Geo*Boy

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Posted: 12/28/20 11:13am Link  |  Quote  |  Print  |  Notify Moderator

Carry bear spray whenever your out in unfamiliar areas with wildlife.

mr. ed

Amarillo, Texas

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Posted: 12/28/20 11:32am Link  |  Quote  |  Print  |  Notify Moderator

Geo*Boy wrote:

Carry bear spray whenever your out in unfamiliar areas with wildlife.


That’s a good idea. I’m handicapped at this time but if I can hike in the future, I’ll certainly consider it. It may also be a good deterrent for any of the Homo sapiens species who may have bad intentions towards me. [emoticon]

* This post was edited 12/28/20 05:26pm by mr. ed *

mr. ed

Amarillo, Texas

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Posted: 12/28/20 11:36am Link  |  Quote  |  Print  |  Notify Moderator

Lightning55 wrote:

My son tells a story about when he was deer hunting several years ago. He was on a sloping hill side and was overlooking a small gulch. Looking through the rifle scope, he was scanning the landscape across the gulch which might have been less than 100 yds away. It was covered with small shrubs and as he scanned the scope, there sat a large mountain lion staring at him. It seemed to be in a frozen glare and was clearly focused on my son. Just watching this lion stare at him sent chills down his back and then slowly the lion slipped down under the dense shrubs, glaring at him the whole time. The first thing that came over my son was fear that he could no longer see him or know where he was. Slowly and quietly, he retreated back up the hill to his ATV, looking back every few steps to see if he could see the mountain lion. He said even though he was armed, he was definitely scared that the lion might have been stalking him. He says he'll never forget that day.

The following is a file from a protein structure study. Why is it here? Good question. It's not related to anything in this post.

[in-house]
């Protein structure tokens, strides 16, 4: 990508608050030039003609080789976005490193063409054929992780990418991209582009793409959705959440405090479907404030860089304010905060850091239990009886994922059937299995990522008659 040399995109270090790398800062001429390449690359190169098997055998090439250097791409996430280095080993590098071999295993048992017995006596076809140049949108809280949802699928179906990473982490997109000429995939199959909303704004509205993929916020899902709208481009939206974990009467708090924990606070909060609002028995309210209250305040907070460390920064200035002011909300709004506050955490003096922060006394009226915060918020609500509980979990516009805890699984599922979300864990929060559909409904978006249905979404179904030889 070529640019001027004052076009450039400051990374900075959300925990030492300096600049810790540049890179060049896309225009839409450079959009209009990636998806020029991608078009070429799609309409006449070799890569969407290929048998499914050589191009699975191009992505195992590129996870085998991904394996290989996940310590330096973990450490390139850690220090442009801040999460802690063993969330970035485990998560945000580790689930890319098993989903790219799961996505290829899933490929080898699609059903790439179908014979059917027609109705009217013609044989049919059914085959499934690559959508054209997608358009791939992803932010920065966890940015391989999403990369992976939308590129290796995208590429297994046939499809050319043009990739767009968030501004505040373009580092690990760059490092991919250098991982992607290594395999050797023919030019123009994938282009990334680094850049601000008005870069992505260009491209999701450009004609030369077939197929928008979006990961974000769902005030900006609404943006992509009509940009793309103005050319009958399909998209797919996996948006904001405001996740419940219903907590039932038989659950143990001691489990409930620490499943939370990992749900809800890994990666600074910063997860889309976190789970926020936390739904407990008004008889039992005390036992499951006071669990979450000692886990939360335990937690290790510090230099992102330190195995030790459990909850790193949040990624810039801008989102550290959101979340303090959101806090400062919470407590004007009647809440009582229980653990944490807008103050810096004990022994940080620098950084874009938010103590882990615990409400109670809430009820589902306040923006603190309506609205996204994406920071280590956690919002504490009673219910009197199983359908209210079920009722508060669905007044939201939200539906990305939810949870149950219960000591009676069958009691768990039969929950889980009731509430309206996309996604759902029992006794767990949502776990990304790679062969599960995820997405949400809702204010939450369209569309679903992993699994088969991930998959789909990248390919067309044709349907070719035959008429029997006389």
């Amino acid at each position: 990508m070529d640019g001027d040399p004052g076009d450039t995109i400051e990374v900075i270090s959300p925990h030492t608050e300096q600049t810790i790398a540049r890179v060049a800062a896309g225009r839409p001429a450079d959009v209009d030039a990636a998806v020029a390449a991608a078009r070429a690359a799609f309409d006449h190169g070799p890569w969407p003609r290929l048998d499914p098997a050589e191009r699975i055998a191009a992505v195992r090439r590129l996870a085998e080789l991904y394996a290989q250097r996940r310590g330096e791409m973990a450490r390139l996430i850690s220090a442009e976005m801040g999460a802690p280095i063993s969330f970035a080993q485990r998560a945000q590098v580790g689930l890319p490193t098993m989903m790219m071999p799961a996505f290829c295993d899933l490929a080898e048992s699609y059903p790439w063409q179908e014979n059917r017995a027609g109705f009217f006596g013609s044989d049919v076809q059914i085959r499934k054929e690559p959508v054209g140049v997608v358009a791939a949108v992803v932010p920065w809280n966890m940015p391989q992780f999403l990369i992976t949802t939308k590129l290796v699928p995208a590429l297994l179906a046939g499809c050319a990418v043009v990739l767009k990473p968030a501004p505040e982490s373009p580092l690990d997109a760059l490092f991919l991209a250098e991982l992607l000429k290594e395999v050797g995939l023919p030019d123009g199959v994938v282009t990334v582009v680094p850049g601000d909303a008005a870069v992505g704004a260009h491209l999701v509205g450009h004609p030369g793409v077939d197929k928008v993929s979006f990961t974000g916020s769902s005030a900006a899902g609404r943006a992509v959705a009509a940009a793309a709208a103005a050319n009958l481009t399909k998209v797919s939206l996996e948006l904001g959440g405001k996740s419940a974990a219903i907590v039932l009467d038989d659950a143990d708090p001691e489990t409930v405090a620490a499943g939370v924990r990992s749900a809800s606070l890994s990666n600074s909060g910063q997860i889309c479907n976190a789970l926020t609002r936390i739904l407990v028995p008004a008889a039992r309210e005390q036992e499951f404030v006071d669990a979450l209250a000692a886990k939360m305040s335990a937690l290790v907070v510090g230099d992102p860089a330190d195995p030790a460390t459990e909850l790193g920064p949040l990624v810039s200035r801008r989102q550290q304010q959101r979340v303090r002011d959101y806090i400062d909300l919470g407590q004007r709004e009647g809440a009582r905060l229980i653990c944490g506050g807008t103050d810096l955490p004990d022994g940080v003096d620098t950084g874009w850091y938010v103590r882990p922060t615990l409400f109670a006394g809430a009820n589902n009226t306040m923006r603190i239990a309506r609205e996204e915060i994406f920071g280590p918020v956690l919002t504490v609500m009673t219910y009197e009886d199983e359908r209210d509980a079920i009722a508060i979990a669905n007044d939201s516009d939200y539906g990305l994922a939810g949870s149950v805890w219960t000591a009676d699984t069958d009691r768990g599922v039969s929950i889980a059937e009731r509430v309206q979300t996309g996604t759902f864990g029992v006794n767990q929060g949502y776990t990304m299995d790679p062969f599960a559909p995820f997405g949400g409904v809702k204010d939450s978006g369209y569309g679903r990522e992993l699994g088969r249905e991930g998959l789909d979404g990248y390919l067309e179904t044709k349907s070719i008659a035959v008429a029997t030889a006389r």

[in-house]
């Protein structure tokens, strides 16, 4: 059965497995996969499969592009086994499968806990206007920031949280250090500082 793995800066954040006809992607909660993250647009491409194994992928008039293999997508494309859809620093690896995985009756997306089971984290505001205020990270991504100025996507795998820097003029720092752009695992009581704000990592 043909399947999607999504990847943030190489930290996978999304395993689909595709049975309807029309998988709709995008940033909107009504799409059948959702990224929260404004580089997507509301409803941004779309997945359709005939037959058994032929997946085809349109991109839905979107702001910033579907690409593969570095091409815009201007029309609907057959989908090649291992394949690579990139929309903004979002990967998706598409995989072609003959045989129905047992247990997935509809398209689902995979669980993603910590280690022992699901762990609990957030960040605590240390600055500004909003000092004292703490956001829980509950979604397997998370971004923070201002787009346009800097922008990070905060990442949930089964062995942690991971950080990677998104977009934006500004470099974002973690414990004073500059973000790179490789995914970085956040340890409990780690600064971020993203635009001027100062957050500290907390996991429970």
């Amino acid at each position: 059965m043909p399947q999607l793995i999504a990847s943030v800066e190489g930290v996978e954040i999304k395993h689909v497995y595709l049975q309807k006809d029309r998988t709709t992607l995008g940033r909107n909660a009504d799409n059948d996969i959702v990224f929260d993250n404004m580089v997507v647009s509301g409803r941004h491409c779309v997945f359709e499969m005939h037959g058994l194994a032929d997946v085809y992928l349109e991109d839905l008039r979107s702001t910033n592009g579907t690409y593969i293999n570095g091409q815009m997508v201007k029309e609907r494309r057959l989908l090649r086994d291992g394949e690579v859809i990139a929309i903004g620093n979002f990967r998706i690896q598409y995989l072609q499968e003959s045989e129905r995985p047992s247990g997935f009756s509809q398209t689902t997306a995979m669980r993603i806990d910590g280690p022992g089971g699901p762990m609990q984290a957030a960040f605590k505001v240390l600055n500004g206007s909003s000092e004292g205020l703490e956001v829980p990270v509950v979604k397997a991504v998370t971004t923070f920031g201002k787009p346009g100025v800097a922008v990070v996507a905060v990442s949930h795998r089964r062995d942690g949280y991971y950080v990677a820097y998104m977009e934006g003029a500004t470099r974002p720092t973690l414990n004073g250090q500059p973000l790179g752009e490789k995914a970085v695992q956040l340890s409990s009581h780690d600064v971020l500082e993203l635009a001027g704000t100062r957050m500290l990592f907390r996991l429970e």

Being curious, I would have loved to see whatever fearsome creature was growling at me. But “curiosity killed the cat.” In my case, the “cat” might have killed me! [emoticon]

JIMNLIN

Oklahoma

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Posted: 12/28/20 01:25pm Link  |  Quote  |  Print  |  Notify Moderator

My experience with a mountain lion was in the mid '50s in central Oklahoma in scrub oak/erosion washed gullies. I'm a 13 year old and pond hopping/duck hunting by myself. I've slipped that pond for several years during duck season. I was almost to the pond standing on a higher point where two draws became one. I stood still for maybe 5 min figuring the best way to come up behind the pond dam. I happened to look to my right which was down the the main draw and saw what looked like a bob cat slipping through brush to get to that draw.